Arctic Storm to Bring Cold and Snow to Castle Rock This Week!

The storm originating in the arctic areas of Alaska and Canada for the past week is beginning to come into focus on a lot of our medium range models and the longer ranges are starting to hammer out the details as well. This storm has had an interesting evolution as models have been consistent on the very cold temperatures since last week, but have flipped anywhere from over a foot of snow to nothing at all over the past few days. As we get closer, we start to see some agreement with models as we get more data. Let’s take a look at what we see with this storm with the latest data out tonight.


Temperatures — It’s Going to be Cold!

This has been pretty consistent with models since last week and the medium range models are beginning to confirm the blast of cold air expected to hit Colorado this week. The period of Tuesday through Friday looks pretty chilly but I believe the coldest days and nights will be Wednesday, Wednesday night, Thursday and Thursday night into Friday morning. Take a look at some the forecast  temps from the NAM:

5AM Weds Temperatures

5AM Weds Temperatures

Wednesday 8am temperatures

Wednesday 8am temperatures

Weds 11PM temperatures

Weds 11PM temperatures

We get towards the end of what we can see with the Nam at this time with the 11pm Wednesday snapshot, but it is quite clear that the front range will be very chilly Wednesday night heading into Thursday morning. I have the weekly outlook posted below with the finer details on the temperatures.


Snow is Looking Very Likely!

For those waiting for another snow storm, this system will make you happy! While this is not a “city-crippling, blizzard” type storm, I do suspect we will see slightly more snow out of it than our last couple of storm systems. This is mainly because of the colder temperatures (snow will start sticking quicker) and the strong jet stream over the state could enhance upslope in specific areas (snow banding.)

**Banded snowfall can be tricky to predict as models struggle with placing where the bands show up. Additionally, areas that these snow bands anchor over could see periods of brief heavy to moderate snow and get more accumulation than areas literally only miles away.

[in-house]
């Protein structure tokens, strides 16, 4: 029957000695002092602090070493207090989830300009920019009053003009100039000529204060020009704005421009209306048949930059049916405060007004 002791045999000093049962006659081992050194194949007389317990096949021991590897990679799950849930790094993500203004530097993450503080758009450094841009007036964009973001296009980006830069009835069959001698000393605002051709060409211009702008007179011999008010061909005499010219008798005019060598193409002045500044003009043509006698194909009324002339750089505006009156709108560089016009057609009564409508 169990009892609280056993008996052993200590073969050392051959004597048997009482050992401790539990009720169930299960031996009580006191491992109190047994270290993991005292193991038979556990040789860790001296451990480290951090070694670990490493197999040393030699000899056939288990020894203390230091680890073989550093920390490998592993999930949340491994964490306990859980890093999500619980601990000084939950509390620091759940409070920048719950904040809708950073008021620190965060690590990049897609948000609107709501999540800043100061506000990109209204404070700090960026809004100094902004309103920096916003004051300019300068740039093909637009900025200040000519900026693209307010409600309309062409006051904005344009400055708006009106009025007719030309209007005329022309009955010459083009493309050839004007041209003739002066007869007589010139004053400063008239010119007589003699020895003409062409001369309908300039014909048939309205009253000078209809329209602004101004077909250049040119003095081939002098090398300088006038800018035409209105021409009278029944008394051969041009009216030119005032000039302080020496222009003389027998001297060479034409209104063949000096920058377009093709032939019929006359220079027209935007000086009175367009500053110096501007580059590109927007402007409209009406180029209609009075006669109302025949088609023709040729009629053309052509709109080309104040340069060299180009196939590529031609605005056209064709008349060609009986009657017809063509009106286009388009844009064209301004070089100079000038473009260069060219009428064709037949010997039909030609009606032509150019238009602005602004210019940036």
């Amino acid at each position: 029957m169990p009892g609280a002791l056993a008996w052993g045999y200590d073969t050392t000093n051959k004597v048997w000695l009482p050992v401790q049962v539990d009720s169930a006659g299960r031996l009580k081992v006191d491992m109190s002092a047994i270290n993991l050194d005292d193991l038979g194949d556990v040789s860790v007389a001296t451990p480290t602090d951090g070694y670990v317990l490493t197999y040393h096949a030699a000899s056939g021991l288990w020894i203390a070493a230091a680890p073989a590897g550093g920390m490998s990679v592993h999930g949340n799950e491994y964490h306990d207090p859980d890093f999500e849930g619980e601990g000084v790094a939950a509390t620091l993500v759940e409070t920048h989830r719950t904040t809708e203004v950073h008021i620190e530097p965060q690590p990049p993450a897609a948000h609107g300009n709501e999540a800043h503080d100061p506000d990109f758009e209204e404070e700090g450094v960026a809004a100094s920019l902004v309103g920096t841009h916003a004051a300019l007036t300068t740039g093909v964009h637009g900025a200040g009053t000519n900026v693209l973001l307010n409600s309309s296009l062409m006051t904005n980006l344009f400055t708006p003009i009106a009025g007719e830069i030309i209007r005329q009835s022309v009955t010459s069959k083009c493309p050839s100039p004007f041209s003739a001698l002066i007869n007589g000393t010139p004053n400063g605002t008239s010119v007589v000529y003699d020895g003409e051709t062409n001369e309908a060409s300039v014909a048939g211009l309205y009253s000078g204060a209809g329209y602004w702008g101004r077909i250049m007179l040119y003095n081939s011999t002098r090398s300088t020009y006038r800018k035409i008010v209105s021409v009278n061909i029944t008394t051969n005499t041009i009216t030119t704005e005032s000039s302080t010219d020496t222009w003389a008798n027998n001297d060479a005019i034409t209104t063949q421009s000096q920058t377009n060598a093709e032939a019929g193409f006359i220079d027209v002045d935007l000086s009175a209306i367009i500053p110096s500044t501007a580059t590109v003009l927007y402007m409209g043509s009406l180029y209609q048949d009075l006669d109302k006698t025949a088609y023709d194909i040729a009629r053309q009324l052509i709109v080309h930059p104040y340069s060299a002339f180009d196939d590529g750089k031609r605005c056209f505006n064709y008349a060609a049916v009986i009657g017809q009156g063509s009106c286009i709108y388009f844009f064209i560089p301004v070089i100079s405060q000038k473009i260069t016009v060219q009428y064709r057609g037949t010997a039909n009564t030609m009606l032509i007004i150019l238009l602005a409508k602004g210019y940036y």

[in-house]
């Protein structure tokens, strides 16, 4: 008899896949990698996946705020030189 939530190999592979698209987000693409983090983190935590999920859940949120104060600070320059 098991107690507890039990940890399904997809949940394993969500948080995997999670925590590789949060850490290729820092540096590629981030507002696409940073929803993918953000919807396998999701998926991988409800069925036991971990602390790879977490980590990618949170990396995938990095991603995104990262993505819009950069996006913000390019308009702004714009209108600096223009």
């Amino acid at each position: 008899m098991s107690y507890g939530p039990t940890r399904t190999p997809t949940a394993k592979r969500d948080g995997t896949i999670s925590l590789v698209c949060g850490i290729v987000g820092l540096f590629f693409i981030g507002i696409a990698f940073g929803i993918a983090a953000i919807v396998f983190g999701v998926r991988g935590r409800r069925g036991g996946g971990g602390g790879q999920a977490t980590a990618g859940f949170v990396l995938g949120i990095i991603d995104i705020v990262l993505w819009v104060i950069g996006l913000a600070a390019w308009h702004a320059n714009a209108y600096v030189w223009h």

stormtotalsnowweb12062016

NWS most likely snowfall range for this storm

For cities in Douglas, CO county — Probability each area sees over a specific amount of snow
LocationAt leastLikelyPotential for>=0.1″>=1″>=2″>=4″>=6″>=8″>=12″>=18″
Castle Rock, CO<14791%85%75%48%22%6%0%0%
Deckers, CO02479%59%40%14%3%1%0%0%
Franktown, CO<14791%85%75%49%22%6%0%0%
Highlands Ranch, CO<15789%83%74%51%25%8%0%0%
Larkspur, CO<13791%84%74%48%24%9%1%0%
Monument Hill, CO<13891%85%75%51%30%14%2%0%
Parker, CO<15990%85%78%58%35%18%2%0%
Roxborough Park, CO<14788%82%72%49%25%9%0%0%

The chart above is the probablisitc snowfall forecast from the NWS with data we have available tonight. This is presented to show what the most likely probabilities of being over a specific amount of snow for a specific area is.


Storm Timing, Snowfall and Impacts

The below information is my own specific forecast of what we expect to see in the Castle Rock area in terms of snowfall, timing and impacts. AS this is my own forecast, sometimes it is very similar to the National Weather Service’s and sometimes it is different. Here’s what I expect:

Timing